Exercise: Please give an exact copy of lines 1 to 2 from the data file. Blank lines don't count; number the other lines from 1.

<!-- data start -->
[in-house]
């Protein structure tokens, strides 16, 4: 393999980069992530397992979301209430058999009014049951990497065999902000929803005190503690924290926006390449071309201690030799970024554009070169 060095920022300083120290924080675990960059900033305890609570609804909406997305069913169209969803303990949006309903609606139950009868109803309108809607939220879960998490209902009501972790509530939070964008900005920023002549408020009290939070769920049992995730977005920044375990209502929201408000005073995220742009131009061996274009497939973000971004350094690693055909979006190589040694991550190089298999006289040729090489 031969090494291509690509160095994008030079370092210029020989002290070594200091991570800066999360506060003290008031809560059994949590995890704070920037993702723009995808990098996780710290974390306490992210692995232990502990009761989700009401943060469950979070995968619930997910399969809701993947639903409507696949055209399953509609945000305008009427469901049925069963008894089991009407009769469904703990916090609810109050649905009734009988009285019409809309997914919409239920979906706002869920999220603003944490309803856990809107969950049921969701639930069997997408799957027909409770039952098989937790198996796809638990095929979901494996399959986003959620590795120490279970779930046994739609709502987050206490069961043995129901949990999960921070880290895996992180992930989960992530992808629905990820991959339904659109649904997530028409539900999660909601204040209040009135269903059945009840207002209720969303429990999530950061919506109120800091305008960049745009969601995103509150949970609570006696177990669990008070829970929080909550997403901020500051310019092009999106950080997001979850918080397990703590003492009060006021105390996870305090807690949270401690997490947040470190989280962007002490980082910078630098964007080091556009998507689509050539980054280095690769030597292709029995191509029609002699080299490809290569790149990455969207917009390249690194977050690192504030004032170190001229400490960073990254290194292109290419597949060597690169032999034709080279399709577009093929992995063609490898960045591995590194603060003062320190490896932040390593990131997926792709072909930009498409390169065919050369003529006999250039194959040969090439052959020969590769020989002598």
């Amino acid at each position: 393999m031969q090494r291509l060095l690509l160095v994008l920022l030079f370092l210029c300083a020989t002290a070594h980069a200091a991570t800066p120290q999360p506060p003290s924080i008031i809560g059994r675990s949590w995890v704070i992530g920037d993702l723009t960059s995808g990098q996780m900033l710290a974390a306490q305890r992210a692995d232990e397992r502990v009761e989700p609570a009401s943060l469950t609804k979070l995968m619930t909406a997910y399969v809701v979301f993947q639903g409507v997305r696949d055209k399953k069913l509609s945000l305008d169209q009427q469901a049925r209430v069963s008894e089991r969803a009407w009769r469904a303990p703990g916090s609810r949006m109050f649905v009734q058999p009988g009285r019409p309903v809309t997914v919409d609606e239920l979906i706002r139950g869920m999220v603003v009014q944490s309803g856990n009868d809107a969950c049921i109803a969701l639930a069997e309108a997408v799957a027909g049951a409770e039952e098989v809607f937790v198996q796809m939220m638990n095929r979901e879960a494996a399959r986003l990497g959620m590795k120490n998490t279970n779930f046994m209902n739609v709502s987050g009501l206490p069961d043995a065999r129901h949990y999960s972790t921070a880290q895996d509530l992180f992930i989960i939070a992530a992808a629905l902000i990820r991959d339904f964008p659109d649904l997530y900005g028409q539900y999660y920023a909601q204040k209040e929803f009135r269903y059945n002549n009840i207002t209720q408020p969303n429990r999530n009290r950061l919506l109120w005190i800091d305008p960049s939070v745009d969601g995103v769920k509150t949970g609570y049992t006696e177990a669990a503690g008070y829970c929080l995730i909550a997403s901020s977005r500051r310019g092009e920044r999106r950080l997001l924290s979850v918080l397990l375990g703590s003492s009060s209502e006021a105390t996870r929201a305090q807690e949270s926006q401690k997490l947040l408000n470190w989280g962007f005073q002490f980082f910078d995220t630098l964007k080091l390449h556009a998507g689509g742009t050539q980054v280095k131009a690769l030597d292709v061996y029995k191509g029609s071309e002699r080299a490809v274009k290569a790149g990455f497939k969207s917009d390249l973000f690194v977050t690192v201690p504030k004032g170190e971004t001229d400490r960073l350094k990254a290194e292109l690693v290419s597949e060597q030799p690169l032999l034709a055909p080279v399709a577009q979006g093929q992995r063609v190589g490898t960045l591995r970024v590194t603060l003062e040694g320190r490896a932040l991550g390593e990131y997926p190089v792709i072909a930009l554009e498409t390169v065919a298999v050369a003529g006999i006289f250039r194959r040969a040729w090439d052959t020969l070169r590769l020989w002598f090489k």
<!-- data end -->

[in-house]
């Protein structure tokens, strides 16, 4: 393999980069992530397992979301209430058999009014049951990497065999902000929803005190503690924290926006390449071309201690030799970024554009070169 060095920022300083120290924080675990960059900033305890609570609804909406997305069913169209969803303990949006309903609606139950009868109803309108809607939220879960998490209902009501972790509530939070964008900005920023002549408020009290939070769920049992995730977005920044375990209502929201408000005073995220742009131009061996274009497939973000971004350094690693055909979006190589040694991550190089298999006289040729090489 031969090494291509690509160095994008030079370092210029020989002290070594200091991570800066999360506060003290008031809560059994949590995890704070920037993702723009995808990098996780710290974390306490992210692995232990502990009761989700009401943060469950979070995968619930997910399969809701993947639903409507696949055209399953509609945000305008009427469901049925069963008894089991009407009769469904703990916090609810109050649905009734009988009285019409809309997914919409239920979906706002869920999220603003944490309803856990809107969950049921969701639930069997997408799957027909409770039952098989937790198996796809638990095929979901494996399959986003959620590795120490279970779930046994739609709502987050206490069961043995129901949990999960921070880290895996992180992930989960992530992808629905990820991959339904659109649904997530028409539900999660909601204040209040009135269903059945009840207002209720969303429990999530950061919506109120800091305008960049745009969601995103509150949970609570006696177990669990008070829970929080909550997403901020500051310019092009999106950080997001979850918080397990703590003492009060006021105390996870305090807690949270401690997490947040470190989280962007002490980082910078630098964007080091556009998507689509050539980054280095690769030597292709029995191509029609002699080299490809290569790149990455969207917009390249690194977050690192504030004032170190001229400490960073990254290194292109290419597949060597690169032999034709080279399709577009093929992995063609490898960045591995590194603060003062320190490896932040390593990131997926792709072909930009498409390169065919050369003529006999250039194959040969090439052959020969590769020989002598």